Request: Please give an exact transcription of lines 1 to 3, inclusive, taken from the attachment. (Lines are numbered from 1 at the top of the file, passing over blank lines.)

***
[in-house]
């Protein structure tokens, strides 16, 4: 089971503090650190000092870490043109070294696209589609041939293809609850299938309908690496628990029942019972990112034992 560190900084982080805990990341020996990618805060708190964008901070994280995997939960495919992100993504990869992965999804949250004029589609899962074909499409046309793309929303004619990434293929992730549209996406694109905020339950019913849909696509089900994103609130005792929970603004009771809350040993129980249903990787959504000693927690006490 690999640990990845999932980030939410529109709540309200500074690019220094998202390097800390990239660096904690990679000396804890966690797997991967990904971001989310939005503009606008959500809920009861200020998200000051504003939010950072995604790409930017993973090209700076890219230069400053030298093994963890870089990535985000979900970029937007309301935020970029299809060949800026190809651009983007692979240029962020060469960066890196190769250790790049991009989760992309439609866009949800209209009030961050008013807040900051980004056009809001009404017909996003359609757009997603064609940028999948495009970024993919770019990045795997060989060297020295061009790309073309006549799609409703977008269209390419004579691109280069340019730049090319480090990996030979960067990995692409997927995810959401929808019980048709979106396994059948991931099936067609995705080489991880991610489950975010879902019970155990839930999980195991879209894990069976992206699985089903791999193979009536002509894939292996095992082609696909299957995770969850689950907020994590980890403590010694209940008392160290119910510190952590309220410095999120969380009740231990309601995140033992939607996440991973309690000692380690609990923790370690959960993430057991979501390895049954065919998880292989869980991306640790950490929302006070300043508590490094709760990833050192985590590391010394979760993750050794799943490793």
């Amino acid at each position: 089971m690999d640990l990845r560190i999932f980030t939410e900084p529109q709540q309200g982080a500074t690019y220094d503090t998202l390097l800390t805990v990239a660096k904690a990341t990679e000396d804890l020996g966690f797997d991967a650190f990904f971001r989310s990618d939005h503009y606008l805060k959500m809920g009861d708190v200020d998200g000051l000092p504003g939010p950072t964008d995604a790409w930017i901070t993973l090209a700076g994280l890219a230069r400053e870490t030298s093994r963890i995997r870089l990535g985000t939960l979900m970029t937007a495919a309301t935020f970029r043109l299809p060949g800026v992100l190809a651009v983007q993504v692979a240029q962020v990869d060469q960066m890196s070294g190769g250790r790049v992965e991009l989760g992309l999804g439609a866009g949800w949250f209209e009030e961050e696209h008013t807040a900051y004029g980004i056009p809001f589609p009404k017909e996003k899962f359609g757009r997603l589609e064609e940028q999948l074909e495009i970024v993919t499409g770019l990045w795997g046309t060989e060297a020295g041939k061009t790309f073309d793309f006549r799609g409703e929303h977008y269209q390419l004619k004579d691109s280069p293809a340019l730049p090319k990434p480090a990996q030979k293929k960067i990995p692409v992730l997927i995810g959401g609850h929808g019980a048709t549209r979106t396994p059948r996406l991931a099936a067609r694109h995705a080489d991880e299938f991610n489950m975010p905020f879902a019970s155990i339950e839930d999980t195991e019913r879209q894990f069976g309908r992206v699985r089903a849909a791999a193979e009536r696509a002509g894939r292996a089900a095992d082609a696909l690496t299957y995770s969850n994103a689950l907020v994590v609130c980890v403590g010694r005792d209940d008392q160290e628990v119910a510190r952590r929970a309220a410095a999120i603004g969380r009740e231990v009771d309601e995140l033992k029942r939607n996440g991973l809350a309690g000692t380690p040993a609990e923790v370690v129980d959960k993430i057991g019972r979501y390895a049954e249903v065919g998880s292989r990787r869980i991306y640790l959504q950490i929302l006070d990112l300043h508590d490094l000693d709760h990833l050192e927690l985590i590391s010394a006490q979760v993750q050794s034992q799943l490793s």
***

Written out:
[in-house]
């Protein structure tokens, strides 16, 4: 089971503090650190000092870490043109070294696209589609041939293809609850299938309908690496628990029942019972990112034992 560190900084982080805990990341020996990618805060708190964008901070994280995997939960495919992100993504990869992965999804949250004029589609899962074909499409046309793309929303004619990434293929992730549209996406694109905020339950019913849909696509089900994103609130005792929970603004009771809350040993129980249903990787959504000693927690006490 690999640990990845999932980030939410529109709540309200500074690019220094998202390097800390990239660096904690990679000396804890966690797997991967990904971001989310939005503009606008959500809920009861200020998200000051504003939010950072995604790409930017993973090209700076890219230069400053030298093994963890870089990535985000979900970029937007309301935020970029299809060949800026190809651009983007692979240029962020060469960066890196190769250790790049991009989760992309439609866009949800209209009030961050008013807040900051980004056009809001009404017909996003359609757009997603064609940028999948495009970024993919770019990045795997060989060297020295061009790309073309006549799609409703977008269209390419004579691109280069340019730049090319480090990996030979960067990995692409997927995810959401929808019980048709979106396994059948991931099936067609995705080489991880991610489950975010879902019970155990839930999980195991879209894990069976992206699985089903791999193979009536002509894939292996095992082609696909299957995770969850689950907020994590980890403590010694209940008392160290119910510190952590309220410095999120969380009740231990309601995140033992939607996440991973309690000692380690609990923790370690959960993430057991979501390895049954065919998880292989869980991306640790950490929302006070300043508590490094709760990833050192985590590391010394979760993750050794799943490793």
């Amino acid at each position: 089971m690999d640990l990845r560190i999932f980030t939410e900084p529109q709540q309200g982080a500074t690019y220094d503090t998202l390097l800390t805990v990239a660096k904690a990341t990679e000396d804890l020996g966690f797997d991967a650190f990904f971001r989310s990618d939005h503009y606008l805060k959500m809920g009861d708190v200020d998200g000051l000092p504003g939010p950072t964008d995604a790409w930017i901070t993973l090209a700076g994280l890219a230069r400053e870490t030298s093994r963890i995997r870089l990535g985000t939960l979900m970029t937007a495919a309301t935020f970029r043109l299809p060949g800026v992100l190809a651009v983007q993504v692979a240029q962020v990869d060469q960066m890196s070294g190769g250790r790049v992965e991009l989760g992309l999804g439609a866009g949800w949250f209209e009030e961050e696209h008013t807040a900051y004029g980004i056009p809001f589609p009404k017909e996003k899962f359609g757009r997603l589609e064609e940028q999948l074909e495009i970024v993919t499409g770019l990045w795997g046309t060989e060297a020295g041939k061009t790309f073309d793309f006549r799609g409703e929303h977008y269209q390419l004619k004579d691109s280069p293809a340019l730049p090319k990434p480090a990996q030979k293929k960067i990995p692409v992730l997927i995810g959401g609850h929808g019980a048709t549209r979106t396994p059948r996406l991931a099936a067609r694109h995705a080489d991880e299938f991610n489950m975010p905020f879902a019970s155990i339950e839930d999980t195991e019913r879209q894990f069976g309908r992206v699985r089903a849909a791999a193979e009536r696509a002509g894939r292996a089900a095992d082609a696909l690496t299957y995770s969850n994103a689950l907020v994590v609130c980890v403590g010694r005792d209940d008392q160290e628990v119910a510190r952590r929970a309220a410095a999120i603004g969380r009740e231990v009771d309601e995140l033992k029942r939607n996440g991973l809350a309690g000692t380690p040993a609990e923790v370690v129980d959960k993430i057991g019972r979501y390895a049954e249903v065919g998880s292989r990787r869980i991306y640790l959504q950490i929302l006070d990112l300043h508590d490094l000693d709760h990833l050192e927690l985590i590391s010394a006490q979760v993750q050794s034992q799943l490793s």